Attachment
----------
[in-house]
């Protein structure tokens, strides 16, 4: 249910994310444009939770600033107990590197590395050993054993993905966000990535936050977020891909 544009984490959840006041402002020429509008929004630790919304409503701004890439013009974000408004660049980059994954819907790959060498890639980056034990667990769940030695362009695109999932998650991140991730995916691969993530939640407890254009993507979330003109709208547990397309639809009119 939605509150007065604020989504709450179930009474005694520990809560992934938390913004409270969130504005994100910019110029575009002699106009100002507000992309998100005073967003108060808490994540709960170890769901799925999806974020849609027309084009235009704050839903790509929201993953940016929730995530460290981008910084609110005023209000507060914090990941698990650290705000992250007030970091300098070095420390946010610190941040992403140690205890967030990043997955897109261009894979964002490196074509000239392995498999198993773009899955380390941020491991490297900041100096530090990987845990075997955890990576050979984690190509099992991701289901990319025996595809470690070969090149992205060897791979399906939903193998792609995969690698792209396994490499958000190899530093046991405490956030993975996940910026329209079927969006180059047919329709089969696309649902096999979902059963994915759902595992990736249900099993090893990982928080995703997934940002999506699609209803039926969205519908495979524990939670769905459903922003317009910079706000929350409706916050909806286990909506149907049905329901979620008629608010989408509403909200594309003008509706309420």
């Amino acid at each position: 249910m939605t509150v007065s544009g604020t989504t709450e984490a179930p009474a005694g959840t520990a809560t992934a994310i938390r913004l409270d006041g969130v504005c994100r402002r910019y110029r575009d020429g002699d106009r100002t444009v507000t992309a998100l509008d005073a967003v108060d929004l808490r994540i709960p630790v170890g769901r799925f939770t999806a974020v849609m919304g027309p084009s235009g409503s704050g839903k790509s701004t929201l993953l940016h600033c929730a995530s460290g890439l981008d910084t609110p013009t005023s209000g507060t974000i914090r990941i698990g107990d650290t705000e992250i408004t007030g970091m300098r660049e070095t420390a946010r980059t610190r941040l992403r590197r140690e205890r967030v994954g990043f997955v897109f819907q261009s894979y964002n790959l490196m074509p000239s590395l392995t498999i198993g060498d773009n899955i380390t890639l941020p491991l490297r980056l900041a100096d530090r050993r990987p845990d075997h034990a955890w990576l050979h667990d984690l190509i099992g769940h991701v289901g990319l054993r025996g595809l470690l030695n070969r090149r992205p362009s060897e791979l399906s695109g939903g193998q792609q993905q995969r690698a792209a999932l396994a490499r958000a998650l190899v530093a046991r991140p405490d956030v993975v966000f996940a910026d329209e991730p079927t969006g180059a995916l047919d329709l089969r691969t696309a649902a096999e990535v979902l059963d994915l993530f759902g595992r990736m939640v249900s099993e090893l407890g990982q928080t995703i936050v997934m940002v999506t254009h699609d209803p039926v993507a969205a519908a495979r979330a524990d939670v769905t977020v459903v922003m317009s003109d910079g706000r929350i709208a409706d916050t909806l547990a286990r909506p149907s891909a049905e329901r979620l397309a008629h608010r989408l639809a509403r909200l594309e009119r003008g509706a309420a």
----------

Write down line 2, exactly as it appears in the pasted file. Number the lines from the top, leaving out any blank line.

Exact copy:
């Protein structure tokens, strides 16, 4: 249910994310444009939770600033107990590197590395050993054993993905966000990535936050977020891909 544009984490959840006041402002020429509008929004630790919304409503701004890439013009974000408004660049980059994954819907790959060498890639980056034990667990769940030695362009695109999932998650991140991730995916691969993530939640407890254009993507979330003109709208547990397309639809009119 939605509150007065604020989504709450179930009474005694520990809560992934938390913004409270969130504005994100910019110029575009002699106009100002507000992309998100005073967003108060808490994540709960170890769901799925999806974020849609027309084009235009704050839903790509929201993953940016929730995530460290981008910084609110005023209000507060914090990941698990650290705000992250007030970091300098070095420390946010610190941040992403140690205890967030990043997955897109261009894979964002490196074509000239392995498999198993773009899955380390941020491991490297900041100096530090990987845990075997955890990576050979984690190509099992991701289901990319025996595809470690070969090149992205060897791979399906939903193998792609995969690698792209396994490499958000190899530093046991405490956030993975996940910026329209079927969006180059047919329709089969696309649902096999979902059963994915759902595992990736249900099993090893990982928080995703997934940002999506699609209803039926969205519908495979524990939670769905459903922003317009910079706000929350409706916050909806286990909506149907049905329901979620008629608010989408509403909200594309003008509706309420």